Stainless or Aluminum for diesel fuel tanks?

Discussion in 'Powerboats' started by Timberwolf, Jul 13, 2010.

  1. Timberwolf
    Joined: Jun 2010
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    Timberwolf Junior Member

    I have seen lots of discussion on how to mount tanks, but not much about the tank(s) themselves!
    Which materialis best and why?
    Anyone care to recommend a fabricator to buy tanks from?
  2. TeddyDiver
    Joined: Dec 2007
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    TeddyDiver Gollywobbler

    Polyethylene if find one that fits.. Second choice epoxy/glass.. Metal for day tank..
  3. gonzo
    Joined: Aug 2002
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    gonzo Senior Member

    Aluminum is better than stainless. You can find many threads on the subject. Depending on the size, plastic is a good option.
  4. rasorinc
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    rasorinc Senior Member

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    FAST FRED Senior Member

    "Polyethylene if find one that fits.."

    The poly tank takes a bit of fitting.

    After it is laid in place , it needs to be fuel filled.

    They expand a bit , then it is strapped or simply foamed in place on the boat.

  6. Ike
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    Ike Senior Member

    Aluminum. Stainless is fine for small cylindrical tanks but not good for large tanks with lots of welds. SS suffers friom crevice corrosion which is usually in the weld seams. The more welds the more chance of crevice corrosion. Aluminum has it's own problems. Build a decent mounting system that keeps all sides including the bottom of the tank exposed to air and dry.

    But the best are Polyethylene tanks. No corrosion, no seams (if it is a rotomolded tanks) and it isn't affected by anything in the fuel. Alcohol and other additives won't touch it. Thes tanks last virtually forever. But again, you need to allow for tank expansion (about 3% in volume) and the tank has to be well strapped down. The drawback? No baffling, unless you build a PE tank with welded seams. then baffling can be installed.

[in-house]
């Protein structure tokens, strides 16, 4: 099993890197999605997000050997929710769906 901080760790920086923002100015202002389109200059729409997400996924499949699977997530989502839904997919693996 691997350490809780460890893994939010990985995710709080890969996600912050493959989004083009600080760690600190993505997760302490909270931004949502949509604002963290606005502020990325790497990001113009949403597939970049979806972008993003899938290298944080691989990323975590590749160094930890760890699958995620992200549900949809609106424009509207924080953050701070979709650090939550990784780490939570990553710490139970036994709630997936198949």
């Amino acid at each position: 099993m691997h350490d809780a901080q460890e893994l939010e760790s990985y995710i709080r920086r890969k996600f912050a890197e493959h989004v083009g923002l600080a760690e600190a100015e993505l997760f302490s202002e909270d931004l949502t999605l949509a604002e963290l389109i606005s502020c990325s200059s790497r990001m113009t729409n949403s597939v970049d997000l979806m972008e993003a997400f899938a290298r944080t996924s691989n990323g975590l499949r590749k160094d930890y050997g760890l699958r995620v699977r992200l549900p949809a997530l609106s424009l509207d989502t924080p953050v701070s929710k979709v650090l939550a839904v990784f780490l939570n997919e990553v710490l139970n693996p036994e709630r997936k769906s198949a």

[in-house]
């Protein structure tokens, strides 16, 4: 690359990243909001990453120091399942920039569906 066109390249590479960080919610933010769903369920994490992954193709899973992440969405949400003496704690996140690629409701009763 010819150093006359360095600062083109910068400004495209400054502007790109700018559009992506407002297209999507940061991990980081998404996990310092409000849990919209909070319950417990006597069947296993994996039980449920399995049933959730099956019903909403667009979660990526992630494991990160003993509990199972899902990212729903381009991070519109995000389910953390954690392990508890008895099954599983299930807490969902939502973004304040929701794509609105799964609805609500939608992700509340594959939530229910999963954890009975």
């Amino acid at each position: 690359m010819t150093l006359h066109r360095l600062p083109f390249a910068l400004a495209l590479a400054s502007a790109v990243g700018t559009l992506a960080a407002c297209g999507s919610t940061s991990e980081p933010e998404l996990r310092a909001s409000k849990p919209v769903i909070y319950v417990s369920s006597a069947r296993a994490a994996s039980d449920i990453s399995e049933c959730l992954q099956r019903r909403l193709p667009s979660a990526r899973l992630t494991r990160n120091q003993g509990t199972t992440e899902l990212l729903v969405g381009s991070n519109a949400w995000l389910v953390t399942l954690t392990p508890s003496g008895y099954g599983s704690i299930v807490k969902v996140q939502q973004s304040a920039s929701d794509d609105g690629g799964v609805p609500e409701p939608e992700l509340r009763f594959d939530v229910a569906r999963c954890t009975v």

7. Willallison
    Joined: Oct 2001
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    Willallison Senior Member

    Yep... PE would definitely be my 1st choice.
    I had a 525L PE tank custom made recently - with baffles. The Wall thickness was greater than typically found on rotomoulded PE tanks, so it was heavier than would otherwise have been the case. But the upside is that it expanded much less.
    It was such a work of art that I very nearly kept it and used it as a coffee table!!
  8. mark775

    mark775 Guest

    What is the fire rating of this polyethylene?
  9. raw
    Joined: Jul 2006
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    raw Senior Member

    The answer depends on any or all of the following: type of fuel, size of vessel, type of vessel, classification requirements, size of tank, vessel construction, price, availability and the arrangement of the space in which the tank is to go.

    Easy huh? Make sense?
  10. mark775

    mark775 Guest

    Okay then, for a given thickness, at what temperature is it tested to survive for how long?
  11. Ike
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    Ike Senior Member